Friday, December 5, 2003

USA Today: Top 40 Albums

USA Today:

The Top 40 Albums – the USA TODAY Way

From USA Today: “A great album functions as a self-contained universe. USA TODAY music critic Edna Gundersen salutes 40 that stand as cohesive bodies of work – not just fine collections of songs. Some guidelines have been applied to separate this from the many best-of lists. History’s most frequent list-topper, The Beatles’ Sgt. Pepper's Lonely Hearts Club, has been excluded, as have live albums (James Brown’s Live at the Apollo), formal concept albums (The Who’s Tommy), soundtracks (Superfly, The Harder They Come) and greatest-hits sets. This top 40, listed chronologically, spans 50 years to cull works that made the album configuration such a success.”

I’ve posted the list with its original one-sentence comments on each album. Click on an album title to see its DMDB page.

Check out other publications and organizations’ best-of album lists here.

  • Frank Sinatra In the Wee Small Hours (1955). The jazzy and melancholy collection of ballads arranged by Nelson Riddle focuses on a failed love affair and forms one of the earliest concept albums.

  • Miles Davis Kind of Blue (1959). The iconic trumpeter rewrote the jazz rulebook with this liberating celebration of improv and mood. It’s still a primer for both jazzbos and rockers.

  • Johnny Cash Ride This Train (1960). Though not his best songs, the country growler’s ruminations on America’s railroad history prove intriguing.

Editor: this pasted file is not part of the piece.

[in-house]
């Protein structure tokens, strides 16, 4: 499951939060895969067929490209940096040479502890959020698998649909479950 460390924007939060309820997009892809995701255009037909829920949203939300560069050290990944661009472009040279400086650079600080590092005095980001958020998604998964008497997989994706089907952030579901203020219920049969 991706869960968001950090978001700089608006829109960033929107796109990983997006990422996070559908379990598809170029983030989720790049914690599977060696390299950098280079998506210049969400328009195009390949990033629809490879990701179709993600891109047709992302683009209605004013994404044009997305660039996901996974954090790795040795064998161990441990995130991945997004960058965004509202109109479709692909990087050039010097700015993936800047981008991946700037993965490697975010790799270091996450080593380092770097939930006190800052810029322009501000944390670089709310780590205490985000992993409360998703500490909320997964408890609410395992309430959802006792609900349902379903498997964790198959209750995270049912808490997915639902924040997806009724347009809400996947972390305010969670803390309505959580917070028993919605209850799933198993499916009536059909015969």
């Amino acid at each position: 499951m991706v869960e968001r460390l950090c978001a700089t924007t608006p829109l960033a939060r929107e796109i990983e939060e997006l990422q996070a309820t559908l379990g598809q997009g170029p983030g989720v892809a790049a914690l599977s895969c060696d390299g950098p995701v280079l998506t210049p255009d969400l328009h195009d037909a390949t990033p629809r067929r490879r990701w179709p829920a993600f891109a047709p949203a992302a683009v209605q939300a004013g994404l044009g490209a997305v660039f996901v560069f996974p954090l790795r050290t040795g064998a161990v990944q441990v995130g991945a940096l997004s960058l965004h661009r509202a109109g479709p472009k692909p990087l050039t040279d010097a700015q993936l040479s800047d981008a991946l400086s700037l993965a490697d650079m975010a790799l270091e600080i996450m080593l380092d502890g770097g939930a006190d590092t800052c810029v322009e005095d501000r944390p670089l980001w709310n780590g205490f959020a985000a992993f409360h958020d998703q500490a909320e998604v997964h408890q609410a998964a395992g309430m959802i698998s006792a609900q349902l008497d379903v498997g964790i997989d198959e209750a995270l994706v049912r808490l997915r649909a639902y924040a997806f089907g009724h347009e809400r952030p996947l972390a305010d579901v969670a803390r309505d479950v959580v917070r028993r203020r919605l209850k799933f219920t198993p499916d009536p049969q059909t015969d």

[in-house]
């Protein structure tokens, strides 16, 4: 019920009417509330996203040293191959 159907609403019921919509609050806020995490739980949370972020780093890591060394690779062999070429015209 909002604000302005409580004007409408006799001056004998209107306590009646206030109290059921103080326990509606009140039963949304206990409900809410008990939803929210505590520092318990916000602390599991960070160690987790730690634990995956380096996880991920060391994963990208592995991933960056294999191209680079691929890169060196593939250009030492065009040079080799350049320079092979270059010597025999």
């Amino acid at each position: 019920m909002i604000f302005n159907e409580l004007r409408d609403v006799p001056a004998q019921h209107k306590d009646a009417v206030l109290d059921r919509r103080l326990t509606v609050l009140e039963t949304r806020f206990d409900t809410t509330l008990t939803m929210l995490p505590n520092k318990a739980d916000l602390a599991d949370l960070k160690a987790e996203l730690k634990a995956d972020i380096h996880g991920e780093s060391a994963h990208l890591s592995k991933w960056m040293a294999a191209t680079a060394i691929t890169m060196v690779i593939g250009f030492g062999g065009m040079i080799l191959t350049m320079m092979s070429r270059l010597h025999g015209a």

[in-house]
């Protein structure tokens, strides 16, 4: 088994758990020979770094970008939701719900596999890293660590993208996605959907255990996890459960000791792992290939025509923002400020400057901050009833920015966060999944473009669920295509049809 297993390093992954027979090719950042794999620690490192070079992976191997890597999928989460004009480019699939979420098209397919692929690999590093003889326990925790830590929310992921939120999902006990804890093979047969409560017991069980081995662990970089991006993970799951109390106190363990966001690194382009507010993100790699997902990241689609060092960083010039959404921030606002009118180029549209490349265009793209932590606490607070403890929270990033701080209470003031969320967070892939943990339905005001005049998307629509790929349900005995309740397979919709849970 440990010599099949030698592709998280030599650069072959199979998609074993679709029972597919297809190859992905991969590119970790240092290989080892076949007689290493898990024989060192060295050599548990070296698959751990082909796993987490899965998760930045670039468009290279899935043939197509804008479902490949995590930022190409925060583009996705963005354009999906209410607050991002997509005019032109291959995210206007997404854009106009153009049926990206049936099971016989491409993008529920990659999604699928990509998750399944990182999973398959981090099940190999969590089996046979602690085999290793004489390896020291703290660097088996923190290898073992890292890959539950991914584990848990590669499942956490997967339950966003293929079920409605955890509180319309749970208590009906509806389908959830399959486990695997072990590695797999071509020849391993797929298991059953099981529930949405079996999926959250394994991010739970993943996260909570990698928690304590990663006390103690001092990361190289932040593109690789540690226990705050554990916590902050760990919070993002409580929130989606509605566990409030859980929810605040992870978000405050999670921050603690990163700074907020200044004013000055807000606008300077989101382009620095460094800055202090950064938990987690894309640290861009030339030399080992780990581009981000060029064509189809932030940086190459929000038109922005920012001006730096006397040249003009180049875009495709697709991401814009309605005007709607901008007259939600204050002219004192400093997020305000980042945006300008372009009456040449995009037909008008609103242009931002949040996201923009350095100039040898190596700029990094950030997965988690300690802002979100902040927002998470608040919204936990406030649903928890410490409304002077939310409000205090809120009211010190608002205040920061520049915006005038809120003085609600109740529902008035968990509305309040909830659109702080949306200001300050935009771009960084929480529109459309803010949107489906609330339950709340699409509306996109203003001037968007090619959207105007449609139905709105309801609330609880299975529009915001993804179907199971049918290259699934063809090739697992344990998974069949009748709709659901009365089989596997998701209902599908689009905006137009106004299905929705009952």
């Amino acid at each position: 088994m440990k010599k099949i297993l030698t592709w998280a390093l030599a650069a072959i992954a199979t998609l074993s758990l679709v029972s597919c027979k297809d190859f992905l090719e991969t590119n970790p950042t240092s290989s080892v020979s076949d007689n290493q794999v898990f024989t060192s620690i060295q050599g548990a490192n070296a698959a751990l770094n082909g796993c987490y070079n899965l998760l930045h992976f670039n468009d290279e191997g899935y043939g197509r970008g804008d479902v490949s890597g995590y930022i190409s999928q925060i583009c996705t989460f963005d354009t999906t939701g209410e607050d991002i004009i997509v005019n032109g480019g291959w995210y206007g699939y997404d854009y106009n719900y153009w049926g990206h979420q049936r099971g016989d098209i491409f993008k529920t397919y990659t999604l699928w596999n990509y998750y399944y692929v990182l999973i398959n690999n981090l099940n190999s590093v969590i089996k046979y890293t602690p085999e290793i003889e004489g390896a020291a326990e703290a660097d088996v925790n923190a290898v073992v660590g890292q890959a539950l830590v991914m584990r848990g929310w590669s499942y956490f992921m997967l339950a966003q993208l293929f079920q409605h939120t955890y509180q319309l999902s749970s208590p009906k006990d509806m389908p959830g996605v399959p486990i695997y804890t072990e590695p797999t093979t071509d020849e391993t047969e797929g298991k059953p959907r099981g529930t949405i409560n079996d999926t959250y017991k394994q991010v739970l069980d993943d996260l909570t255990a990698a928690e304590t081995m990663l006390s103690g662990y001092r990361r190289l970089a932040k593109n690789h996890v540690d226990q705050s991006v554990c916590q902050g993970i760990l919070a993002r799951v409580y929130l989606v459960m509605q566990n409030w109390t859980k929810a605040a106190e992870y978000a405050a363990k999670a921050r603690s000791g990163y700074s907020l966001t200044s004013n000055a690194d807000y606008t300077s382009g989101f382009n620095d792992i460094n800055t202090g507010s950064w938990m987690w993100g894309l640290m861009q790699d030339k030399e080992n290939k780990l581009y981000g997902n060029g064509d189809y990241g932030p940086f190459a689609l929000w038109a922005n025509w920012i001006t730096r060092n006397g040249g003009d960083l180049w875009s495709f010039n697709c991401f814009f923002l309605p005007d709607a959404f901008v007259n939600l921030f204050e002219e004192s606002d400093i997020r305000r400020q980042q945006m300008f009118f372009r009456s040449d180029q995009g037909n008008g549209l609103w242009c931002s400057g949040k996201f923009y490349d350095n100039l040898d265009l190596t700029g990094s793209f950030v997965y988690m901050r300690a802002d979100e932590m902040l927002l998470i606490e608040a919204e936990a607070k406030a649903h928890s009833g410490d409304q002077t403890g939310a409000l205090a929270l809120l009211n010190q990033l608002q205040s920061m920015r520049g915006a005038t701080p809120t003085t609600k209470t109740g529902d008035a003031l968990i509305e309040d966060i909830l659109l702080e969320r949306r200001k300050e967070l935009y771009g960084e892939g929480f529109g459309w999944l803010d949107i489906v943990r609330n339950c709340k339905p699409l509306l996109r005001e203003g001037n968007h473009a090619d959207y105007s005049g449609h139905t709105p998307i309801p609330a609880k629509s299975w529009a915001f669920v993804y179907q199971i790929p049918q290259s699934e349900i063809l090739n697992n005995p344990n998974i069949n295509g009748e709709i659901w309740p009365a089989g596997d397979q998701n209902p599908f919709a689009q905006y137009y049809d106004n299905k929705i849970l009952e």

• The Beatles Revolver (1966). Though less acknowledged, this psychedelic, adventurous predecessor to 1967’s Sgt. Pepper is a superior work.

  • The Beach Boys Pet Sounds (1966). Brian Wilson’s intensely personal tour de force inspired The Beatles’ Sgt. Pepper.

  • The Jimi Hendrix Experience Are You Experienced? (1967). The guitar prodigy's inventive and cosmic psychedelia continues to influence new waves of rockers.

  • The Who Sell Out (1967). Potent power pop compensates for an unsteady commercialism concept replete with phony radio ads and jingles.

  • Aretha Franklin I Never Loved a Man the Way I Love You (1967). Producer Jerry Wexler coaxed the previously muted fire from the Queen of Soul on this R&B masterpiece, the touchstone for diva wannabes.

  • Love Forever Changes (1967). A stunning achievement in majestic folk-rock by Arthur Lee’s underacknowledged cult band.

  • Van Morrison Astral Weeks (1968). This rock monument actually draws from jazz, folk and blues to showcase Morrison’s bewitching voice.